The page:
Getting Back in the Saddle

It’s difficult to change your mindset or routine because it requires conscious effort and work. It’s easy to just continue life on auto pilot, never leaving your comfort zone. But that’s a pretty limited area and there’s not enough room to grow. I haven’t been on a date in 6 months. After yet another potential relationship crashing before even getting off the ground, I was somewhat hopeless about my future.

I tended to my wounds in private and back to the comfort of my own company. It was safe here, no hope to shatter nor vulnerability to fear. Eventually dating finally held my interest again for longer than a few weeks. I found myself talking to a very nice boy, one with old fashion manners and quite the infatuation with me. His compliments and sweet nature warmed me up to a coffee date.

It was horrible. I mean he was nice still but I left feeling very uncomfortable like even a shower wouldn’t be able to shake this feeling. Of course, that night I ended things with him and he very quickly stopped being nice.

Luckily, I was talking to someone else in which I was able to have very deep and honest conversations with early on. These sensitive topics allowed us to form a connection quickly and two weeks later we met for coffee as well. The honesty we had formed did have one little downside though, as he seemed to have a habit of telling me about the other girls he was talking to and taking on dates. Perhaps I could cut him some slack for the lack of dating etiquette though since he had been in two long-term relationships back to back within the past 5 years.

Although I was thrilled to find a guy my age who isn’t afraid of relationships, I was a little worried he would care more about that romantic attention than he would actually care for me. That issue was easily avoided though because he realized long distance didn’t speed up the healing process when a three-year relationship ends.

Maybe I still needed a few more months of healing myself.

However, I had already set up two more dates and canceling them the day before seemed a bit too rude. The next guy was also nice and I’m pleased to have started a fairly good track record of only going on dates with nice boys ever since Mr. Right taught how I really deserved to be treated. Unfortunately for dater #3, I wasn’t really experiencing those romantic feelings for him.

It wasn’t until my final date that getting back in the saddle finally seemed worth it. Interestingly, it was someone I had talked to nearly a year ago who I had written off before even meeting. A common interest on my social media had persuaded him to text me. I explained the notions I had of him last time and why I believed we stopped talking. He did his best to clear things up and quickly introduced the idea of meeting so I could finally get to know the real him. I’m glad for second chances because I couldn’t have been more wrong about his personality. He was good at encouraging me to speak my mind and (ahem, mom cover your eyes) an even better kisser.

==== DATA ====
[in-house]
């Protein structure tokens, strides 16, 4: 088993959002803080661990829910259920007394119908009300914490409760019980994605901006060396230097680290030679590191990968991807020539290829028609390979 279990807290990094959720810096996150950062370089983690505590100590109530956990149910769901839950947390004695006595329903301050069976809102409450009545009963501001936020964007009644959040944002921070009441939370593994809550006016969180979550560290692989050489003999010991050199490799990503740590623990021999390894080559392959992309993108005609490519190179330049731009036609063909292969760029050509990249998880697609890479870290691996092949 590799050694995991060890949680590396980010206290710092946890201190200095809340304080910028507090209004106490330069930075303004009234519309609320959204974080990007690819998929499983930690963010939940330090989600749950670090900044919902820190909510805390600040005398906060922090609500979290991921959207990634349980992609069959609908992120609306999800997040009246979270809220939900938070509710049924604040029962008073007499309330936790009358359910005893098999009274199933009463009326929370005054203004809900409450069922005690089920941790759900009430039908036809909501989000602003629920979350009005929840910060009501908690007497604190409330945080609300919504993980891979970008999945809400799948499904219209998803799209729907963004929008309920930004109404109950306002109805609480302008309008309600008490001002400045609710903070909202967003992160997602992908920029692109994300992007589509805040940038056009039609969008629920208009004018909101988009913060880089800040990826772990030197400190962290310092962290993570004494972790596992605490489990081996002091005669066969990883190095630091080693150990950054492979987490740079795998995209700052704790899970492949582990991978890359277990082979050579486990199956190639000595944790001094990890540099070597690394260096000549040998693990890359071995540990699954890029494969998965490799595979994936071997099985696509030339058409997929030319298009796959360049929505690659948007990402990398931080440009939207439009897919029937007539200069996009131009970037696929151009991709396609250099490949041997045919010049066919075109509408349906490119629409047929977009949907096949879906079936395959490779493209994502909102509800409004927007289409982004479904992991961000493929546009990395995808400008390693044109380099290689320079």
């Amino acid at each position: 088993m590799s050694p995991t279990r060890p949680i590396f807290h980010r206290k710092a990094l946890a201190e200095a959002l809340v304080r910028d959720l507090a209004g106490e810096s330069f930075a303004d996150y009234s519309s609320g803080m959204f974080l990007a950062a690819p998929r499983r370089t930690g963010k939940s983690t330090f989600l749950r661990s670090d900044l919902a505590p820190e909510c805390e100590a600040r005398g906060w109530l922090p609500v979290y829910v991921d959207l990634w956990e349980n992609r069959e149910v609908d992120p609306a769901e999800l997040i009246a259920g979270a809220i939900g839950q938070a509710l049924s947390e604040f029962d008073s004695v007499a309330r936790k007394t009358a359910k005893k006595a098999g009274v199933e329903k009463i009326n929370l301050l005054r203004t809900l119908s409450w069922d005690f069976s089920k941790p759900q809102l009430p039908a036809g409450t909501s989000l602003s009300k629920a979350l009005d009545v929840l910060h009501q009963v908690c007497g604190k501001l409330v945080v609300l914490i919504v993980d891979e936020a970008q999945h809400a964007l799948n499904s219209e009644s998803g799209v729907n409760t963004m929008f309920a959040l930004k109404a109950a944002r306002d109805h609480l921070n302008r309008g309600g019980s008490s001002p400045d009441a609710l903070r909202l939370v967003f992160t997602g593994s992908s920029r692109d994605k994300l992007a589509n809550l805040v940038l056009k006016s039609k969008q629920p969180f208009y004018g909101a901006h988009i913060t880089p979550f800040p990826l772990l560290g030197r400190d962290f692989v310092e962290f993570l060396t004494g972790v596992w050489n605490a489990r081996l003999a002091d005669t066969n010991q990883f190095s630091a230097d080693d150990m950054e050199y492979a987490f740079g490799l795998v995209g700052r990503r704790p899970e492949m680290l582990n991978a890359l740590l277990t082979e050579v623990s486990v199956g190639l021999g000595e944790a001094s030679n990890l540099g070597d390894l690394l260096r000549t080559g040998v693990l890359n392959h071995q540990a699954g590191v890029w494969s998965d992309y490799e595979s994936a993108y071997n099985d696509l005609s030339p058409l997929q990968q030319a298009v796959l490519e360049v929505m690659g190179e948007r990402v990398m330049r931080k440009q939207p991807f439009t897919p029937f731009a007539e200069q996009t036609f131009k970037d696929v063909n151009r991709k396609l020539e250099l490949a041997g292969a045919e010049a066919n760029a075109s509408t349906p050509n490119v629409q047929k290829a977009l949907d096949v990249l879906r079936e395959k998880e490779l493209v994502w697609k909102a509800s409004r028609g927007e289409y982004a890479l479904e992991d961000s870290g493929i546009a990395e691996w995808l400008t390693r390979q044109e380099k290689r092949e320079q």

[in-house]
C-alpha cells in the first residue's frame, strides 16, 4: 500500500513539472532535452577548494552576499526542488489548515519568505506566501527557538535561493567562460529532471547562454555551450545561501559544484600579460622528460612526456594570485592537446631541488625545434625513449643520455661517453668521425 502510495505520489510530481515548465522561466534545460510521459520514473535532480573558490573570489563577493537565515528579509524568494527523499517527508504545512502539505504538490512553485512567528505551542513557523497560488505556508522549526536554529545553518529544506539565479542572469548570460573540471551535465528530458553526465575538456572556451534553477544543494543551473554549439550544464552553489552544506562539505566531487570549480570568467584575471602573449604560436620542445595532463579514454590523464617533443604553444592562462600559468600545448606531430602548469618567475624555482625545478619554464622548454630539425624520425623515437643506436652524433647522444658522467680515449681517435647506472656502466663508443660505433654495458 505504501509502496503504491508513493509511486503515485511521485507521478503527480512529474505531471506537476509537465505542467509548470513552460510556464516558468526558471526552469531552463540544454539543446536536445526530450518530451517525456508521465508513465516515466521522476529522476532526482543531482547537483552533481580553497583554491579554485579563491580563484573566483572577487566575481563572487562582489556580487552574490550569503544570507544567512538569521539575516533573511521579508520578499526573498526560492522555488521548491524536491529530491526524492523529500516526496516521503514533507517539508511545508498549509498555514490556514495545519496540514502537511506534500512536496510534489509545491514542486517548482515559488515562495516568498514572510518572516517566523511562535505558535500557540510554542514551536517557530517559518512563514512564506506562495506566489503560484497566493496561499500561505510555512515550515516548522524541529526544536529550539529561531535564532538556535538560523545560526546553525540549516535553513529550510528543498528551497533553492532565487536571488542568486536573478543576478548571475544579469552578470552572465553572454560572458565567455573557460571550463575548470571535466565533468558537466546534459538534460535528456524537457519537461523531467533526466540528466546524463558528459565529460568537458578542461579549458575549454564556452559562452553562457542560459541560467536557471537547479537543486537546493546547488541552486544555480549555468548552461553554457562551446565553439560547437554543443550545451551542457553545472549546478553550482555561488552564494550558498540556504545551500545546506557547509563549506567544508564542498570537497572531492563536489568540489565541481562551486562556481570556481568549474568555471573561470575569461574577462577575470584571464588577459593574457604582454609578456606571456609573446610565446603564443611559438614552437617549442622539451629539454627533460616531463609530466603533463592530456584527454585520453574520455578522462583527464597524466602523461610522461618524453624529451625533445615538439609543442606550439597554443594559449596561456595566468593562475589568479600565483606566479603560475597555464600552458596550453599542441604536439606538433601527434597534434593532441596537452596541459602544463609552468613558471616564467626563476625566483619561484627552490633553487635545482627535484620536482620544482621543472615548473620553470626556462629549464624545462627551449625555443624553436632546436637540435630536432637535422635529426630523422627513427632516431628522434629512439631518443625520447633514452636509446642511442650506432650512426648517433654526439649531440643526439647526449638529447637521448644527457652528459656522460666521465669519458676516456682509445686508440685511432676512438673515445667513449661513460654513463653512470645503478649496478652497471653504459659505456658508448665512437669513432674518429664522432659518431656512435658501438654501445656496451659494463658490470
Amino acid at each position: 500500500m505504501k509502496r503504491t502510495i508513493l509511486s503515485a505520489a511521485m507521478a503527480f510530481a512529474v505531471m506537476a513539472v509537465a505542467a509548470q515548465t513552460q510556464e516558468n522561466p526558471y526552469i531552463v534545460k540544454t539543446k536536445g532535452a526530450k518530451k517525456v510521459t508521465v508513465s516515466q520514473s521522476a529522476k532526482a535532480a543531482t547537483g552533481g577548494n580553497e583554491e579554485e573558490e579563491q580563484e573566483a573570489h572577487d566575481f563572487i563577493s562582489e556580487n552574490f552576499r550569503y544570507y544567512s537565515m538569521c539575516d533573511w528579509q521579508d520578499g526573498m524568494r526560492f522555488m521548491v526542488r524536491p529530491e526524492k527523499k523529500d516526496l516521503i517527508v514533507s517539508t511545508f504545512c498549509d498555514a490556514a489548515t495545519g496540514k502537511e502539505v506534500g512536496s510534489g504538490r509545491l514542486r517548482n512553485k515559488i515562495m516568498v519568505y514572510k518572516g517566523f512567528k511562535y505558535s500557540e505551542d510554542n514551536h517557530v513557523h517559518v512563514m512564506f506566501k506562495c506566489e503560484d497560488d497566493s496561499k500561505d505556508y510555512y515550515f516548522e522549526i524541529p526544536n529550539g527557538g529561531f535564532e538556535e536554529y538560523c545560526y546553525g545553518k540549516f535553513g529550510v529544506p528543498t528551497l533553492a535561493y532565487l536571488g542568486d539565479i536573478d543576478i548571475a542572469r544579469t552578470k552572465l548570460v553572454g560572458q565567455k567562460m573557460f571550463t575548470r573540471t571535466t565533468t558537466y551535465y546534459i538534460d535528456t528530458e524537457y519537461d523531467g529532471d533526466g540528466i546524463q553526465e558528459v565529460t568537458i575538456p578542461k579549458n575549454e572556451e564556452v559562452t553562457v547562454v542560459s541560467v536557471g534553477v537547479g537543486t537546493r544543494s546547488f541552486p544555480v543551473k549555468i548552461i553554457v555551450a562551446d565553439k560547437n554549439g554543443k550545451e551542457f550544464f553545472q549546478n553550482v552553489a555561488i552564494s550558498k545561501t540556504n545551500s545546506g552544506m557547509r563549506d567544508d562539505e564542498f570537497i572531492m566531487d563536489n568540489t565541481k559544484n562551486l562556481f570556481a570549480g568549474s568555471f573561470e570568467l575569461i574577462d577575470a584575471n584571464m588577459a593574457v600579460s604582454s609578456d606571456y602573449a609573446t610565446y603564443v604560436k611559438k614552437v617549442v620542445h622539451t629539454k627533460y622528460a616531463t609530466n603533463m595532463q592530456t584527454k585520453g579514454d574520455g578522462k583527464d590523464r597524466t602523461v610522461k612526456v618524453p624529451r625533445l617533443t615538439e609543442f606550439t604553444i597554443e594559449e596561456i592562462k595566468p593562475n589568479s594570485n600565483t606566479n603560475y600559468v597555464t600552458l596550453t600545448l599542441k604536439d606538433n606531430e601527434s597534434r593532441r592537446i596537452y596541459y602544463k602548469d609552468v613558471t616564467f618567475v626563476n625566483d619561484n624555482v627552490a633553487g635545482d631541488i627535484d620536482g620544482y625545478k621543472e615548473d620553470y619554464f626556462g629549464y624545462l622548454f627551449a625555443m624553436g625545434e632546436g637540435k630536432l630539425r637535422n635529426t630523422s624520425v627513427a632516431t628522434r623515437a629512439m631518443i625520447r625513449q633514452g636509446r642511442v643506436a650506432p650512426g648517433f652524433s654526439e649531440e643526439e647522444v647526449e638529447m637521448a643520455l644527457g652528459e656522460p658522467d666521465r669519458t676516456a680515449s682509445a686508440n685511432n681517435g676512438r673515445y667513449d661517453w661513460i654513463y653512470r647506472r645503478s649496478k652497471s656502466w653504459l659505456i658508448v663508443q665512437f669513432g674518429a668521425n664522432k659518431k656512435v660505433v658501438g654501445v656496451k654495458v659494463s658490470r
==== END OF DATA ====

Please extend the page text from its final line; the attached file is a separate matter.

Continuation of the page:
Stepping out of your comfort zone is never easy but in order to go after your goals and desires, you have to find the courage to take a leap and saddle up. There’s risks of failure and vulnerability but the success and happiness you find could be well worth it in the end.

19 comments

    1. Yeah! Different sites though hah. But I know you have better connections with women you meet organically and I still agree with that. The stats of bad dates vs good dates with online daters definitely suggests off line dating is best.

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  1. I do miss the dating scene. I mean it was a pain in the arse and I was always too polite to cut a crap date short, but the excitement and nerves during the build-up to it were somewhat infectious.

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    1. As exciting as it is when you’re first learning about someone that you like, I am happy to be leaving the dating scene behind! lol The memories of crap dates are still too fresh to miss the dating scene for me haha

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      1. I guess once enough time has passed you look back on such things in a more positive way, even romanticise to a degree. There again, I suppose that depends on how happy you are with that one person.

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      2. It’s the timeless saying isn’t it: those who don’t learn from history are doomed to repeat it. Maybe reflection is what’s missing when people come out of relationships only to end up in a similar scenario soon after.

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